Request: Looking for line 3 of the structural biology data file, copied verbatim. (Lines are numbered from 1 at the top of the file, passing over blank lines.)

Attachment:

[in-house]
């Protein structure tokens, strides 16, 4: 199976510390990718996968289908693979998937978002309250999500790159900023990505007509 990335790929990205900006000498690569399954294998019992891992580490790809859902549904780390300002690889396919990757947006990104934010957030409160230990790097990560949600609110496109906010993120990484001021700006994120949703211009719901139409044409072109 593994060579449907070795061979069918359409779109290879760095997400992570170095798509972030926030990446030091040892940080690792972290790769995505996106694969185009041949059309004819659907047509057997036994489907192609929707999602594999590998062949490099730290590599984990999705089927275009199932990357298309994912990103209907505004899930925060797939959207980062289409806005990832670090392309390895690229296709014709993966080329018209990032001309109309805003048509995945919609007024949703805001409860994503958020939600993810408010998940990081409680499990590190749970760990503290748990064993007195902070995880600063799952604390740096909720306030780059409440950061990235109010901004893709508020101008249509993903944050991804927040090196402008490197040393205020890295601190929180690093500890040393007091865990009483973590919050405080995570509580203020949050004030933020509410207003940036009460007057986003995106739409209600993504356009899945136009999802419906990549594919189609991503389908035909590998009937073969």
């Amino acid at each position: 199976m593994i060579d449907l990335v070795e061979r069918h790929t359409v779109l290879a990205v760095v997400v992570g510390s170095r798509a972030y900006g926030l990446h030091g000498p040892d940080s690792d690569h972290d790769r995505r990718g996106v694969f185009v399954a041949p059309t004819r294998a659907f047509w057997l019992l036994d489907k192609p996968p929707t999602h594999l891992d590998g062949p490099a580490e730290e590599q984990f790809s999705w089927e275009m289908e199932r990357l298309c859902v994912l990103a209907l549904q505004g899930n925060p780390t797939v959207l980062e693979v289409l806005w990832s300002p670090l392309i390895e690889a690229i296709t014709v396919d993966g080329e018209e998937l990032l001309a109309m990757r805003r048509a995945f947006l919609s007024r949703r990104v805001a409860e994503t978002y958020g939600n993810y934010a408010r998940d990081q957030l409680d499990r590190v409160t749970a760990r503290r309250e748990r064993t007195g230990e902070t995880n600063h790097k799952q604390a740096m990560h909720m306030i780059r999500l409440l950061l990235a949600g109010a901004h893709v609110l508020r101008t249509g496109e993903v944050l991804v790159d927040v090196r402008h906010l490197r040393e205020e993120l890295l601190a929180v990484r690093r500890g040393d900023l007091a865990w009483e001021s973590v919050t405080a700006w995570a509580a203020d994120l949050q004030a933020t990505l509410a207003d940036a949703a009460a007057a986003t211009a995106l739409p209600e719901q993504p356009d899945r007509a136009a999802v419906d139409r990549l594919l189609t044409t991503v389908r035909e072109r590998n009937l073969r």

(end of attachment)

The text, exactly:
């Amino acid at each position: 199976m593994i060579d449907l990335v070795e061979r069918h790929t359409v779109l290879a990205v760095v997400v992570g510390s170095r798509a972030y900006g926030l990446h030091g000498p040892d940080s690792d690569h972290d790769r995505r990718g996106v694969f185009v399954a041949p059309t004819r294998a659907f047509w057997l019992l036994d489907k192609p996968p929707t999602h594999l891992d590998g062949p490099a580490e730290e590599q984990f790809s999705w089927e275009m289908e199932r990357l298309c859902v994912l990103a209907l549904q505004g899930n925060p780390t797939v959207l980062e693979v289409l806005w990832s300002p670090l392309i390895e690889a690229i296709t014709v396919d993966g080329e018209e998937l990032l001309a109309m990757r805003r048509a995945f947006l919609s007024r949703r990104v805001a409860e994503t978002y958020g939600n993810y934010a408010r998940d990081q957030l409680d499990r590190v409160t749970a760990r503290r309250e748990r064993t007195g230990e902070t995880n600063h790097k799952q604390a740096m990560h909720m306030i780059r999500l409440l950061l990235a949600g109010a901004h893709v609110l508020r101008t249509g496109e993903v944050l991804v790159d927040v090196r402008h906010l490197r040393e205020e993120l890295l601190a929180v990484r690093r500890g040393d900023l007091a865990w009483e001021s973590v919050t405080a700006w995570a509580a203020d994120l949050q004030a933020t990505l509410a207003d940036a949703a009460a007057a986003t211009a995106l739409p209600e719901q993504p356009d899945r007509a136009a999802v419906d139409r990549l594919l189609t044409t991503v389908r035909e072109r590998n009937l073969r």